So yes, I've had a front seat to history many times over and I'm so grateful for that. I've briefed presidents, cabinet officials, and again I just needed to mention Olivia Rodrigo just one more time in the speech.

But I've also made some big mistakes in my time. Like the time in 2003 when I was a 24-year-old junior campaign staffer and I CCed the entire Iowa press corps on an email where I was trash-talking one of my boss' opponents—wasn't good. I know. Now my boss at the time was John Kerry, and if you are listening and out there, Howard Dean, I am deeply sorry for everything I said on that email chain.

I was pretty positive I was going to be fired. I'm now certain that this was the end of my political career. And when I called Robert Gibbs—who by the way it was on a landline phone, just to kind of age and date myself a little bit—I braced myself for how he would respond to my mistake. But he didn't fire me. He didn't even yell. He advised me on how to handle any questions from reporters and reminded me to be mindful of my CC line in the future, which by the way is very good advice.

In the moment of my massive screwup, he showed me tremendous grace. The funny thing is, when I called him recently about it, he didn't even remember this happening. I obviously still remember—I just shared it with all of you.

There was also a far more publicly embarrassing time when I was 28 years old. I had a job working for then-Senator Obama as his traveling press secretary during his 2008 campaign for president. It was very much a dream job. And one day on the trail during the Oregon primary we made a surprise visit to a big track-and-field meet so Obama could meet people and shake hands and do what you do when you're a politician.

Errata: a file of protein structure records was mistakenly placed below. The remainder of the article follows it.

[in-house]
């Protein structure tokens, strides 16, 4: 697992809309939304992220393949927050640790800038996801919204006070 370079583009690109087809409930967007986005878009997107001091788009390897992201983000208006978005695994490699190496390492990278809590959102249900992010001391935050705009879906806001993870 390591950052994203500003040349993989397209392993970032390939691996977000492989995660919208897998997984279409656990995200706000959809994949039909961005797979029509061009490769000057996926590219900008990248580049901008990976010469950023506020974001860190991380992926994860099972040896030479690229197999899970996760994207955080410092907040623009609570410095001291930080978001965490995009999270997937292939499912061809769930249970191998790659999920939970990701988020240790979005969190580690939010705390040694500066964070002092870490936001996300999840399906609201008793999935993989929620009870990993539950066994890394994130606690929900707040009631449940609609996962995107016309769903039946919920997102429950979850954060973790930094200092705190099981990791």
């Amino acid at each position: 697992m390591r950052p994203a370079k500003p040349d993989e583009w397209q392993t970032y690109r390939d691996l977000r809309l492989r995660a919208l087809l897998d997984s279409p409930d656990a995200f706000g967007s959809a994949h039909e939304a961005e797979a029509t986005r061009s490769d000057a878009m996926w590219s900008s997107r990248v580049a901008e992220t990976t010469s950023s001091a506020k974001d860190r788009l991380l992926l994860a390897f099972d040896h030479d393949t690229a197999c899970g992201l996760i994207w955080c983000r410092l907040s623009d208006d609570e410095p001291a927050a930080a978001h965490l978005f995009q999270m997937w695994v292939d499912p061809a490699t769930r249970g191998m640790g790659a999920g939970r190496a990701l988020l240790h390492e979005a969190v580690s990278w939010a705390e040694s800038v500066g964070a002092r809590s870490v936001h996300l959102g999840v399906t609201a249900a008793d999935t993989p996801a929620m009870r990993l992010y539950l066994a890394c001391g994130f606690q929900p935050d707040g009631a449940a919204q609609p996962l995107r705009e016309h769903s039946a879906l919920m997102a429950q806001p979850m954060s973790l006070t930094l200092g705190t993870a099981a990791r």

As we were walking around the track, one of the members of the press corps urged me to jump over a hurdle. Now, not a metaphorical hurdle—I know we're at a graduation—a literal hurdle. A literal hurdle.

Now, you may assume this reporter was just kidding around and they probably were, but I'm kind of a competitive person and I like a challenge. I'm also only five-foot-three, so it's quite impressive. Oh, thank you. Short people, shout out, out there. Okay. So it's impressive that I managed to even clear the hurdle, let's be honest. But as soon as I did, I split my pants. I know! And then I had to proceed around the entire track.